Assignment 2


So far, we have seen that typeclasses allow us to implement functions (for example, (+) in the Num typeclass) separately for various types.This is known as ad hoc polymorphism, in contrast to the parametric polymorphism provided by type variables.

Another common Haskell idiom is to create a typeclass for functions with a specific structure and then let a value’s type determine which function with that structure to apply.

For example, consider the Semigroup typeclass (already implemented in Haskell).

The primary function provided by the Semigroup typeclass is <>. Besides the type signature a -> a -> a, the class definition does not tell us anything about this function. However, the documentation tells us that instances of Semigroup should satisfy the following associativity law.

Just like an implementation of (+) for a type being made an instance of Num should conform to the laws of addition, an implementation of <> for a type being made an instance of Semigroup should be associative.

Many types have a natural associative operation. For example, concatenation is the natural associative operation on lists, and lists have a Semigroup instance.

Concatenation is associative since x ++ (y ++ z) = (x ++ y) ++ z, and therefore this instance conforms to the Semigroup laws.

Some types, however, do not have a natural associative operation. For example, or and and are both associative functions on booleans. Since there is not a natural associative operation on the Bool type, it does not make sense to give Bool a Semigroup instance. Instead, we can wrap a boolean value in a new type for each associative function we want to use.

Here, newtype is basically equivalent to data, but can only be used when there is one constructor with one field. In return, it incurs no runtime cost over the wrapped type.See here for the subtle differences between data and newtype.

We now have two new types, Any and All. We can recover the wrapped boolean by pattern matching, and we can write separate Semigroup instances for each.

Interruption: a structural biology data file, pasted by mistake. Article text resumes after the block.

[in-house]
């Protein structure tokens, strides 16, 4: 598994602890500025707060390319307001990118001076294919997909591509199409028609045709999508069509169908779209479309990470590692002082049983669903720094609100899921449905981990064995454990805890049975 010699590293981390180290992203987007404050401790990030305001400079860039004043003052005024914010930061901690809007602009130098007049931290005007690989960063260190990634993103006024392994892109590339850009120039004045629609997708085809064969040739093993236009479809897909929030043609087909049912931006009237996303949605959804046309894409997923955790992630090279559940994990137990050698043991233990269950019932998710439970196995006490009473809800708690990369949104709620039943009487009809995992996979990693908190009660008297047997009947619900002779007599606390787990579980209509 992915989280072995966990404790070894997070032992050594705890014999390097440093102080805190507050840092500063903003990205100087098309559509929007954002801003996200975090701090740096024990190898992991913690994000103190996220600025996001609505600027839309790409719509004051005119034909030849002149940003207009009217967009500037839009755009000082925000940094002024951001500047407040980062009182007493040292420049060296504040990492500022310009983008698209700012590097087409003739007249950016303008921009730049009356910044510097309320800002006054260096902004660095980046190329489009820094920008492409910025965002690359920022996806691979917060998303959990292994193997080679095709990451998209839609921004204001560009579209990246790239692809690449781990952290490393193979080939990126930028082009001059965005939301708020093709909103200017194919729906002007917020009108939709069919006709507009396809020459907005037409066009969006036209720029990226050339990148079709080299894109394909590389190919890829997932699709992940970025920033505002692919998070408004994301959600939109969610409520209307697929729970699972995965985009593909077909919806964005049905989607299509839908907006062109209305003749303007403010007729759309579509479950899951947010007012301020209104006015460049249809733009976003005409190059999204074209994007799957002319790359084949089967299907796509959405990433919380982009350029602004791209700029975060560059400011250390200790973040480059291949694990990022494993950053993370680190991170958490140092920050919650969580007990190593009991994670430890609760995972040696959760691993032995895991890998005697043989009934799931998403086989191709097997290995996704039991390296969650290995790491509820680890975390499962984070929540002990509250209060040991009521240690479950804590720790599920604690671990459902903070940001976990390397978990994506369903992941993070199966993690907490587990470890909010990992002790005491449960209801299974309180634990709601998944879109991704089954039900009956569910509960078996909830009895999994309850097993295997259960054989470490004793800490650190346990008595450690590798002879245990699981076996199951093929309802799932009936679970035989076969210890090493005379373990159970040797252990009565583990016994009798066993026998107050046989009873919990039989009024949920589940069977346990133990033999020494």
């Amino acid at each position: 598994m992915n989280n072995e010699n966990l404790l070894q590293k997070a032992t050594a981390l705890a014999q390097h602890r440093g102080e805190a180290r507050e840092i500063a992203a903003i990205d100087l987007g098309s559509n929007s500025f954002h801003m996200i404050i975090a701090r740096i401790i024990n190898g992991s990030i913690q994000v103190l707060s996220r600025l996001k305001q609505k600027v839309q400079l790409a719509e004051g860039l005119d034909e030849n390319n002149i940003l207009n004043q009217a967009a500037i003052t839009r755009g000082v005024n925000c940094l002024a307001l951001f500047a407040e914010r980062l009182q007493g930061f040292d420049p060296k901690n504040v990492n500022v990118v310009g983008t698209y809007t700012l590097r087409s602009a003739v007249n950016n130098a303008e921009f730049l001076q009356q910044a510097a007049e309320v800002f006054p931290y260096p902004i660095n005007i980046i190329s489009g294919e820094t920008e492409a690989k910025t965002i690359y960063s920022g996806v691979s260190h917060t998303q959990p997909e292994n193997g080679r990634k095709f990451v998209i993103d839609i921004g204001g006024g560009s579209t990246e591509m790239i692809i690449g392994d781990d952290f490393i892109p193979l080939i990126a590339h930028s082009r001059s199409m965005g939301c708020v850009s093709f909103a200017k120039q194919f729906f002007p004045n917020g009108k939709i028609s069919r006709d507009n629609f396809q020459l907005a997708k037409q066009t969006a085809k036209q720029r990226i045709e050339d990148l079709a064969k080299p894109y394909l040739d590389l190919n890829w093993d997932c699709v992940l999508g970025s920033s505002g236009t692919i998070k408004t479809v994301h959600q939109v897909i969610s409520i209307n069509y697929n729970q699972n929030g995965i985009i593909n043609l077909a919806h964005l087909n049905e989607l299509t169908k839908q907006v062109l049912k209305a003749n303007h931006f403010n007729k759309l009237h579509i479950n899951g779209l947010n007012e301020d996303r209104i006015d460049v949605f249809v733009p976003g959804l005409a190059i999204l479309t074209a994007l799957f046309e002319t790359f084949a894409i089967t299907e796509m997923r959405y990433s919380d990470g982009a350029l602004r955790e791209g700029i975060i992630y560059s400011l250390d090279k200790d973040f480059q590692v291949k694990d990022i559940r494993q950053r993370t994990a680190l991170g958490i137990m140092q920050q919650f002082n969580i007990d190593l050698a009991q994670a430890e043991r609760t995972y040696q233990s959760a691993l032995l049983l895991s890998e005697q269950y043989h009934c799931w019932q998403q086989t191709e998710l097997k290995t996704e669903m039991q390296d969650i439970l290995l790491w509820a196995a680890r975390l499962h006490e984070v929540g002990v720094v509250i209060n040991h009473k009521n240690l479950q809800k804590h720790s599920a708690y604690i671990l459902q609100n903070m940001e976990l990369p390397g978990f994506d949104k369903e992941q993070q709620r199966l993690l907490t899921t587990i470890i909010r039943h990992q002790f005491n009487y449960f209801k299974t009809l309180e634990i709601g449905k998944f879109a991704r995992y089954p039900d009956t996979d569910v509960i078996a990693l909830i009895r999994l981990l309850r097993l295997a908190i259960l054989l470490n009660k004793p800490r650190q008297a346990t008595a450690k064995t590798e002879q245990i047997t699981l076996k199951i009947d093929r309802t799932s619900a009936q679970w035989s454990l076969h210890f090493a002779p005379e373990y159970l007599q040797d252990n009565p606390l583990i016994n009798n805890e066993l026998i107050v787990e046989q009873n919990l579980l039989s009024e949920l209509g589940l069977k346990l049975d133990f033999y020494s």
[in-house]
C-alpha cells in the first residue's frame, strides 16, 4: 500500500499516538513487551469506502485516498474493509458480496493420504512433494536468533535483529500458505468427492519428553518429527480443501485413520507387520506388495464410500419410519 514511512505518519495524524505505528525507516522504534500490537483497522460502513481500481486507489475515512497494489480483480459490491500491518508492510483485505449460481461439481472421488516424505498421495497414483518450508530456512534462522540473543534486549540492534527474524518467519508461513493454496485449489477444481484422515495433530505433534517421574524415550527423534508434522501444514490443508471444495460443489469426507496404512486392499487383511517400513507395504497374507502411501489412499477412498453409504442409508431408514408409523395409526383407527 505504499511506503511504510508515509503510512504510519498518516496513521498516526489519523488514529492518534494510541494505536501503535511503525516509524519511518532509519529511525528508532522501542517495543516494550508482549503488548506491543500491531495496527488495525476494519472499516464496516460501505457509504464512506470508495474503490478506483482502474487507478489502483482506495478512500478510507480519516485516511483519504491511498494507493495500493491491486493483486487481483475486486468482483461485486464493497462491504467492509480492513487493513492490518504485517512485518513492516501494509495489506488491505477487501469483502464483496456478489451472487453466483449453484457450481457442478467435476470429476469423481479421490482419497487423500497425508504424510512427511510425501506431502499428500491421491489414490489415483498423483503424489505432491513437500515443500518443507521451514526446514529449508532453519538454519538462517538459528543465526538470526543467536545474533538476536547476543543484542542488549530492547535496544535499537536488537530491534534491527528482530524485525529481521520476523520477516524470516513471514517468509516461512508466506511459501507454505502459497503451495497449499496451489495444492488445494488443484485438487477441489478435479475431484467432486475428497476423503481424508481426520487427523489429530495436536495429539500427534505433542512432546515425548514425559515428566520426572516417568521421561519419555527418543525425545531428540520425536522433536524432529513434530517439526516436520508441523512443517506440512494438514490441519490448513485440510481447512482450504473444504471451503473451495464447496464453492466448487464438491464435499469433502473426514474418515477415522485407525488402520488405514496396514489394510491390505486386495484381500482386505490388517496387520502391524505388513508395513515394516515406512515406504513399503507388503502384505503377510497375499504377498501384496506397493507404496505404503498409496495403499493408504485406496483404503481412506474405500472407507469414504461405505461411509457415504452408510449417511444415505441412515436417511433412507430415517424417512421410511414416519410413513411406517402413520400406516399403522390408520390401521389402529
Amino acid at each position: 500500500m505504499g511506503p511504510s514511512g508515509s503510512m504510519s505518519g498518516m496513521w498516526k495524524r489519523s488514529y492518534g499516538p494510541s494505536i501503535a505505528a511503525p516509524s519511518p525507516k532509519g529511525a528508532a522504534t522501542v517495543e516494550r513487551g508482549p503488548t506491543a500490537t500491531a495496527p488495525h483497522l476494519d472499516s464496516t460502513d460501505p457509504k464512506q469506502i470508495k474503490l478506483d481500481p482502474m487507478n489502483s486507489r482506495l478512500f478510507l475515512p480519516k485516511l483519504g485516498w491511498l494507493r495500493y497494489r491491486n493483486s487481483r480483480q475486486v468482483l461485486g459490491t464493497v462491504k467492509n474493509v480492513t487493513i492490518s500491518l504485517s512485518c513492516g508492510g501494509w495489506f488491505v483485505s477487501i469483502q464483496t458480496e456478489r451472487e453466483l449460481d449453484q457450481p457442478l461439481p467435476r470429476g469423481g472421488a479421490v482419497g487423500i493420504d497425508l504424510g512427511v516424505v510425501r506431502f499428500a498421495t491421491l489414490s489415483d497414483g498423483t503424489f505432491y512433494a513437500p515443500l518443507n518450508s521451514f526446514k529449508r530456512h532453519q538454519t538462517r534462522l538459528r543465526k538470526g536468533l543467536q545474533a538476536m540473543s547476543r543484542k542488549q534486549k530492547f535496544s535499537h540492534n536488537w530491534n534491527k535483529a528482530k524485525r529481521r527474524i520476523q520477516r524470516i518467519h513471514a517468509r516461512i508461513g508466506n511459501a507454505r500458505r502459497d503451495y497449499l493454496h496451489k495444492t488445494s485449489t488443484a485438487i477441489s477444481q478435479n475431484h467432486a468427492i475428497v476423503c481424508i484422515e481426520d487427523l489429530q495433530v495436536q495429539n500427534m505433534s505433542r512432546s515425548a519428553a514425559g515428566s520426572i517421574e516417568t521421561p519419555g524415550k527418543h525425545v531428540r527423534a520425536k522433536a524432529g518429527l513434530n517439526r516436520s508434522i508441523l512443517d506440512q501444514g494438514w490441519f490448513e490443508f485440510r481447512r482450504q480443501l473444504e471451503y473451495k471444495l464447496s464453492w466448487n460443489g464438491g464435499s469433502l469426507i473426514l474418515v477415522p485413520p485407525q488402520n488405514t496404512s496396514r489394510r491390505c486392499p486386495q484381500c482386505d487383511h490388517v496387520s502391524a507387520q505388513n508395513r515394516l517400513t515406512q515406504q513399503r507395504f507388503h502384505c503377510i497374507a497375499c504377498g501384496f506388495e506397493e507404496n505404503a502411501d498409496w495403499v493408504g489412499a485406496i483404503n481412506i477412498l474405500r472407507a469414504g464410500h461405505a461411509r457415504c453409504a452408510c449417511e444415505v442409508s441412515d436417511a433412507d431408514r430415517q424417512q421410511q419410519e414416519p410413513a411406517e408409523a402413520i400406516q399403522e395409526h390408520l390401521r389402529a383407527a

Now, Any values are combined using or and All values are combined using and.

  1. Integers, like booleans, do not have a natural associative operation. However, both addition and multiplication are associative operations on integers. Write Semigroup instances for the Sum and Product types wrapping Int in the starter code, mirroring the implementations of Any and All.

The power of using typeclasses to represent operations with a given structure becomes apparent when we want to write generic functions using the structures they represent. Consider the stimes function, which is also implemented in the Semigroup typeclass.

It computes the following.

  1. The default given above has \(O(n)\) performance, which is less efficient than the best general implementation. Using the associative property of <>, provide a more efficient implementation, stimes', with time complexity \(O(\log n)\).

  2. While \(O(\log n)\) is the best possible performance in general, specific instances can perform even better. Extend your instances for Sum and Product with \(O(1)\) implementations of stimes.

Here is starter code which you should complete for your solutions.

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